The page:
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F-22 Raptor Looks Unimpressed by Wall of Clouds Moving In to Engulf It

It’s not often we can say something that was engineered to kill looks serene. But that’s the feeling one gets while looking at the F-22 Raptor sitting idle on the tarmac of some base in Alaska, unimpressed by the very low clouds that surround it.
F-22 Raptor 7 photos
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The pic (click main photo to enlarge) is a perfect representative of one of those many instances people with the Air Force (USAF) get very creative when shooting stuff, but with a camera – this one was taken by one of USAF’s Senior Airmen back in August.

The fighter, assigned to the Joint Base Langley-Eustis in Virginia, is pictured on the tarmac of the Joint Base Elmendorf-Richardson in Alaska, where it deployed to take part in the Red Flag-Alaska 21-3 exercise. And even in this inactive state, the thing looks utterly deadly, exclusive, and rare.

When it started testing the Raptor back in 1997, Lockheed Martin had few ways of knowing it would end up making just 195 of them, test planes included. But that’s what happened in the end, after elements conspired to make the F-22 irrelevant in modern-day warfare.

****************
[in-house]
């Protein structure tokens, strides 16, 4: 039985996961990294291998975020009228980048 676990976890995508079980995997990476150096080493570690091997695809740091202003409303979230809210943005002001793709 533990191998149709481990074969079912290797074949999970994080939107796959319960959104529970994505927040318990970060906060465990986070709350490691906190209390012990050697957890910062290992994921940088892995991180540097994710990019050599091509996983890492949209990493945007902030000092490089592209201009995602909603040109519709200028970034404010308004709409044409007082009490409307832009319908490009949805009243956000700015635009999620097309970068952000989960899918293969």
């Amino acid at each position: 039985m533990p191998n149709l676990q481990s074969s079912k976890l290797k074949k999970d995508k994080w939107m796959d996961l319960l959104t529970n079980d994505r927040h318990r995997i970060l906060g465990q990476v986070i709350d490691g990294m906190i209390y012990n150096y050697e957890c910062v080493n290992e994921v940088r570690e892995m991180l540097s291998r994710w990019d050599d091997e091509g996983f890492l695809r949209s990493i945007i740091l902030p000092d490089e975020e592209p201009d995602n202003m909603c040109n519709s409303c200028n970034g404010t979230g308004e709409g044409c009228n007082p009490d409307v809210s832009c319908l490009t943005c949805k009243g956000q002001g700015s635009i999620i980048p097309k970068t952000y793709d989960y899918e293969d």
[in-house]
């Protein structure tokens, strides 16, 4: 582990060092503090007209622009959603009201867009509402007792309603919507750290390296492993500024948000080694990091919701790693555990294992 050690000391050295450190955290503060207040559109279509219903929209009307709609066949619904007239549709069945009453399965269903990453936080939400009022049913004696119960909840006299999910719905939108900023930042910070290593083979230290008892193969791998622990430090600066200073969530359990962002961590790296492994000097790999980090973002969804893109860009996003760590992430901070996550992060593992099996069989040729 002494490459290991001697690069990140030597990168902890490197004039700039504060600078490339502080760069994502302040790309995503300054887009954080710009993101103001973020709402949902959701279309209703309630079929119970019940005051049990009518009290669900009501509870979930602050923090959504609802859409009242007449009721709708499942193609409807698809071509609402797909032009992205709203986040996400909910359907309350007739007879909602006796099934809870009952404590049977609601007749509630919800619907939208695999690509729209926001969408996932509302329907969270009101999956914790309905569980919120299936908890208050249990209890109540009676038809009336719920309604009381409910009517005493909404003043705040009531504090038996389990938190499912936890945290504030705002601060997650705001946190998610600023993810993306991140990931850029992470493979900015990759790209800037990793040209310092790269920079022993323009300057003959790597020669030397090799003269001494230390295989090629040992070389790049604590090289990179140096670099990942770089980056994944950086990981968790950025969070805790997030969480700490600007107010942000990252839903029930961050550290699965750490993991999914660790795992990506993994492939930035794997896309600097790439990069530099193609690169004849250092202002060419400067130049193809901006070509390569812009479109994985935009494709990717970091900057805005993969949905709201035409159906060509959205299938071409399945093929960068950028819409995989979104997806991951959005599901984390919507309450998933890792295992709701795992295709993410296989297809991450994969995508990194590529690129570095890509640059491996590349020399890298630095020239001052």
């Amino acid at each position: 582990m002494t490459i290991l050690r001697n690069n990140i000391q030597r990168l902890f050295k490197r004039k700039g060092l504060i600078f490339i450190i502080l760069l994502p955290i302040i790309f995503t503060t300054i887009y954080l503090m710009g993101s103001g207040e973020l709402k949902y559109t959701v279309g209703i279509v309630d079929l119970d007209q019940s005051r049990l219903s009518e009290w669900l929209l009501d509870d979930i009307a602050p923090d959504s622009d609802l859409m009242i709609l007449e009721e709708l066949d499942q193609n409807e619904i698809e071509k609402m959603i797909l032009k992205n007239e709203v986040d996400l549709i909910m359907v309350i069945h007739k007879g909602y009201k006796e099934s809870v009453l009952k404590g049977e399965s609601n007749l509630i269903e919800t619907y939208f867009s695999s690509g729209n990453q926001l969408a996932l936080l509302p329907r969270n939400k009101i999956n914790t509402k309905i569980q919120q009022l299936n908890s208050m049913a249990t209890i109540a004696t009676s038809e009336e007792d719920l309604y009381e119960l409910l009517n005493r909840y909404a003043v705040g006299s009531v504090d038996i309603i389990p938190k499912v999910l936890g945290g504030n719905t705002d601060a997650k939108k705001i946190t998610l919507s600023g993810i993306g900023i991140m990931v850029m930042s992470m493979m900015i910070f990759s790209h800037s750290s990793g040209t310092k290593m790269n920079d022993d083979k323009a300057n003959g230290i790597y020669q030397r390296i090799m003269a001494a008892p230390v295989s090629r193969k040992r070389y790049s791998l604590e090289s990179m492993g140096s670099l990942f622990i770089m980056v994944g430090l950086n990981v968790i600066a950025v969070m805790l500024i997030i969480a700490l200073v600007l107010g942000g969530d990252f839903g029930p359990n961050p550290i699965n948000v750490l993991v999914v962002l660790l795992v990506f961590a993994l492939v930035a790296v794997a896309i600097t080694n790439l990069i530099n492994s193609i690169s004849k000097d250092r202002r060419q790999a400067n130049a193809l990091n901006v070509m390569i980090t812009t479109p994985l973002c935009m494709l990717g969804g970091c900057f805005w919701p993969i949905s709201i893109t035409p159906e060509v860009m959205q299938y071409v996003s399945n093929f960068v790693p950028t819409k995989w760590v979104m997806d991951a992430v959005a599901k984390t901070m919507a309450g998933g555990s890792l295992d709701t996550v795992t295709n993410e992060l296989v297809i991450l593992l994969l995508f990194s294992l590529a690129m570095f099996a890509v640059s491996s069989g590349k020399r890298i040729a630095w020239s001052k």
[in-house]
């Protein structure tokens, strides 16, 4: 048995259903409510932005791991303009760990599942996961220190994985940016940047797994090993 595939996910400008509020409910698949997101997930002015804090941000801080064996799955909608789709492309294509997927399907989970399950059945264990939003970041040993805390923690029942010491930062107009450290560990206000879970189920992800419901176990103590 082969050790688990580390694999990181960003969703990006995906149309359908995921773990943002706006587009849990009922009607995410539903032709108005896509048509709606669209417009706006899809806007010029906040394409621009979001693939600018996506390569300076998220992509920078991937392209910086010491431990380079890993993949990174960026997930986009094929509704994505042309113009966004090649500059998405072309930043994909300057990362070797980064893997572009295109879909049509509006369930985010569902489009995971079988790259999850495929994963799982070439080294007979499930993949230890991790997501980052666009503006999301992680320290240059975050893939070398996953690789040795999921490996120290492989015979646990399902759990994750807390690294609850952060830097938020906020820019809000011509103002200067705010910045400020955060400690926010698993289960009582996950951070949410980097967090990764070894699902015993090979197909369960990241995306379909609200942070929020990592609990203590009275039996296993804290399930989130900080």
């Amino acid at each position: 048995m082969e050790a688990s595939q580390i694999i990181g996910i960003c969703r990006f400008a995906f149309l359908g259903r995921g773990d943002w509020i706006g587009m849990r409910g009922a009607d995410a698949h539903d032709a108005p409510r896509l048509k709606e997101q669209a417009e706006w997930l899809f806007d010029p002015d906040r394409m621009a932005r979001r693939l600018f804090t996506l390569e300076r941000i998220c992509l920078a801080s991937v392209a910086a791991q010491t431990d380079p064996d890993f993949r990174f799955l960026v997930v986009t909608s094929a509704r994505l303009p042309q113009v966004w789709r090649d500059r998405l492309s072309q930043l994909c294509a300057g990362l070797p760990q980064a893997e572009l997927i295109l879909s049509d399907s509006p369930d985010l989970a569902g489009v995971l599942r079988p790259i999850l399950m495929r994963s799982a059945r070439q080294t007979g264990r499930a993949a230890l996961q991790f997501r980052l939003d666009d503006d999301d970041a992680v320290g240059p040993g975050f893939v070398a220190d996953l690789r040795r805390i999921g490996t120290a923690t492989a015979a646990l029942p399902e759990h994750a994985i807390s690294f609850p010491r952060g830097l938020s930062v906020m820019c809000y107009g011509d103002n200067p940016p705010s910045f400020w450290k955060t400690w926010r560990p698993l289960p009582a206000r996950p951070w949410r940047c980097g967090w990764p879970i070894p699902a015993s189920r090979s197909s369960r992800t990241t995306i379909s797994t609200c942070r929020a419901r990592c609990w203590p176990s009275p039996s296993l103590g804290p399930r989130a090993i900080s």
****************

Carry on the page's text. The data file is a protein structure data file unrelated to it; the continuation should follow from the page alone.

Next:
Most of those planes are still in service, deployed solely with the American military, and will probably continue to serve for the next few decades, so plenty of chances of seeing this thing will continue to present themselves.

And a sight it is, the F-22. Built as a stealth tactical fighter, it comes with both a distinctive shape and incredible hardware. Two Pratt & Whitney turbofan engines are on deck to push the sleek machine through the air at speeds of Mach 2 (1,534 mph / 2,469 kph).

The unique canopy of the F-22 can be seen at altitudes of up to 50,000 feet (15 km), and it can fly for up to 1,841 miles (2,962 km) without the need to visit a refueling station.

 
 
 
 
 

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